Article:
Sony turned the page to its latest e-book reader at the Library Hotel (where else?) in midtown Manhattan last evening.
The new PRS-700 will carry a tag of $400, when it arrives at Sony Style stores and other retailers at the end of the month. The PRS-700 carries a $100 premium over Sony’s other e-reader, the PRS-500. For the extra hundred bucks you get a backlight, touchscreen capability, five font sizes and a zoom feature.
Still missing from the Sony reader are Wi-Fi capability to buy books from anywhere within Wi-Fi range—you still have to connect to a PC to download books—and a built-in dictionary. According to Steve Haber, president of Sony’s new Digital Reading Business division, Wi-Fi is in the future for Sony e-books but he wouldn’t give a timetable.
On the content side, Sony has deals with Penguin, Hachette, HarperCollins, Harlequin Books and others. Sony has retail agreements with Borders, Target, Abt Electronics, WalMart, and Sam’s Clubs, among others.
During October, a.k.a. National Book Month, Sony is sending out a corps of 1,000 e-book evangelists throughout the country in the hopes that putting a digital reader in people’s hands will get them jazzed enough about the concept to make an investment in e-book hardware and software. Haber said first-hand experience with an e-book shows consumers that the screen “looks like paper” and isn’t PC-like, despite the electronic bent.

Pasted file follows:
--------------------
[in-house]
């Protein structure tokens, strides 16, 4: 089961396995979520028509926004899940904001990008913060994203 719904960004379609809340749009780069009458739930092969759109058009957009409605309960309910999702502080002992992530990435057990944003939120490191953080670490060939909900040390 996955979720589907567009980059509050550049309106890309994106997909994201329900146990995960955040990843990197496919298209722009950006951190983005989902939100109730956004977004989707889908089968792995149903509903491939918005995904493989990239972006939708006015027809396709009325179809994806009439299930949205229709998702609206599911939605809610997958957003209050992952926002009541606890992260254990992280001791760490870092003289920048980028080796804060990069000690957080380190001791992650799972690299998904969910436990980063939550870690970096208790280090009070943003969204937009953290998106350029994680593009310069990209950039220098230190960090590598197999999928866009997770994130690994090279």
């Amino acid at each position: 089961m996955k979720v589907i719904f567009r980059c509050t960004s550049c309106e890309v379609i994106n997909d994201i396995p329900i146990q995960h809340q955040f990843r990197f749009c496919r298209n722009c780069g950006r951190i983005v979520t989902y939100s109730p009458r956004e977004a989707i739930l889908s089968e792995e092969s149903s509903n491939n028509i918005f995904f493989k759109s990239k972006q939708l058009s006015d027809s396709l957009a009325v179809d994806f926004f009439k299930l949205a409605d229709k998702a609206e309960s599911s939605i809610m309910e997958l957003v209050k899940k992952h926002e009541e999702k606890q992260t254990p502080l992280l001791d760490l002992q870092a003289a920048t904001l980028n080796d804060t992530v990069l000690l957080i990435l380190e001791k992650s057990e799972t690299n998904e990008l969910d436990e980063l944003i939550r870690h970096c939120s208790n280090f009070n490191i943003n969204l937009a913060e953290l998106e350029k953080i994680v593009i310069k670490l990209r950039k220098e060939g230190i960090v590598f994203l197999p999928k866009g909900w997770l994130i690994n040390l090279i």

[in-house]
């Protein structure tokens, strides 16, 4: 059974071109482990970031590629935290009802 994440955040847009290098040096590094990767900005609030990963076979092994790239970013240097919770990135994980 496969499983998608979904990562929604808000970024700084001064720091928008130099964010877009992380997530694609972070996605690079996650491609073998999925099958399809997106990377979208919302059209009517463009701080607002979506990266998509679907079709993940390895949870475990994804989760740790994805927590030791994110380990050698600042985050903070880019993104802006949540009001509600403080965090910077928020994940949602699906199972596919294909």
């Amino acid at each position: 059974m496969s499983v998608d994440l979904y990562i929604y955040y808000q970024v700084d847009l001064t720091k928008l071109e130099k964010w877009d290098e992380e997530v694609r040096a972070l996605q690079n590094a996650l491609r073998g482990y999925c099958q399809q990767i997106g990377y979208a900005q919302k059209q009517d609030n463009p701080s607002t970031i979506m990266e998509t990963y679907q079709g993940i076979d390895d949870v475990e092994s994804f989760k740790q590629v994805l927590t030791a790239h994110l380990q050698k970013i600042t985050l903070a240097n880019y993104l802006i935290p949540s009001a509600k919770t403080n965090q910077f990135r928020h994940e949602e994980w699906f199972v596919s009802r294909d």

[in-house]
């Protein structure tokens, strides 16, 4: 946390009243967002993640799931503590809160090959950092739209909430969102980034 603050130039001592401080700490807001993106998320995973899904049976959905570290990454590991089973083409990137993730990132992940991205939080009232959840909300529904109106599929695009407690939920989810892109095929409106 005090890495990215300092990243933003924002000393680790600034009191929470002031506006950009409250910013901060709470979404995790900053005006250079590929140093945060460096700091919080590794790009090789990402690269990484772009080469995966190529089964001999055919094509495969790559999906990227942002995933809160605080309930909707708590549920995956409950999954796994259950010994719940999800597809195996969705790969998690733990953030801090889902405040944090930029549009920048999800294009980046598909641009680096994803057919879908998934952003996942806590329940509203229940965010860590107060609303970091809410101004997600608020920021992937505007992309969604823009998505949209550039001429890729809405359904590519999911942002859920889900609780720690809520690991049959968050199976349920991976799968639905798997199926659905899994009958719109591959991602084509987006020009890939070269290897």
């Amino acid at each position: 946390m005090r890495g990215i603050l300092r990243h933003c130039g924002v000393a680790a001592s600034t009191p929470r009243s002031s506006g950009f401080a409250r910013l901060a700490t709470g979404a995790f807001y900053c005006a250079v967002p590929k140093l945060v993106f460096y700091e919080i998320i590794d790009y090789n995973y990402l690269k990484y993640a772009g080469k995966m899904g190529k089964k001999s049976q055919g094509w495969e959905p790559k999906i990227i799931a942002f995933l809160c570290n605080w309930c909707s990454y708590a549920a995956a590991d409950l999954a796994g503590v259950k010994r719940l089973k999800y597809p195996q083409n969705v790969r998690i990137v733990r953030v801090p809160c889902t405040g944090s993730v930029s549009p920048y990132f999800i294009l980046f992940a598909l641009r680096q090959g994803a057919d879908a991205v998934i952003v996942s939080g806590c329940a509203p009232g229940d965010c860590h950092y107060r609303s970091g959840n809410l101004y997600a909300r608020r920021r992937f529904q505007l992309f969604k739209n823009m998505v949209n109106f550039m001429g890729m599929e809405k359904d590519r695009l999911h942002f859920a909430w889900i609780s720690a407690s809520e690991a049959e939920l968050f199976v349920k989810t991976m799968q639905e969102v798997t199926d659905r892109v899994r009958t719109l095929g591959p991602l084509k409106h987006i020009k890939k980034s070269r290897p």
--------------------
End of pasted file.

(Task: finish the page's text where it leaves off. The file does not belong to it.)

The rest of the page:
The built-in backlight is a welcome feature. Users have the choice of no backlight at all, a low setting or high, which is more like medium. The lights illuminate the left and right sides of the panel. Haber said the battery life ranges from 4-8 hours in backlight mode. That compares in an apples-versus-oranges way to 7,500 page turns when no backlight is used. No one was able to run a conversion on exactly how much more battery life is consumed in backlit mode, but suffice it to say you’ll want to use the overhead light on the plane rather than eating up battery power on an overseas flight.
The touchscreen feature—you can use your finger or the supplied stylus—is cool. You can turn a page with a swipe of the finger. Sony research indicated people were divided on whether they wanted to swipe right to left or left to right to flip a page, so they give you the option in the menu to set it up either way. That’s nice, but I still want a built-in dictionary.
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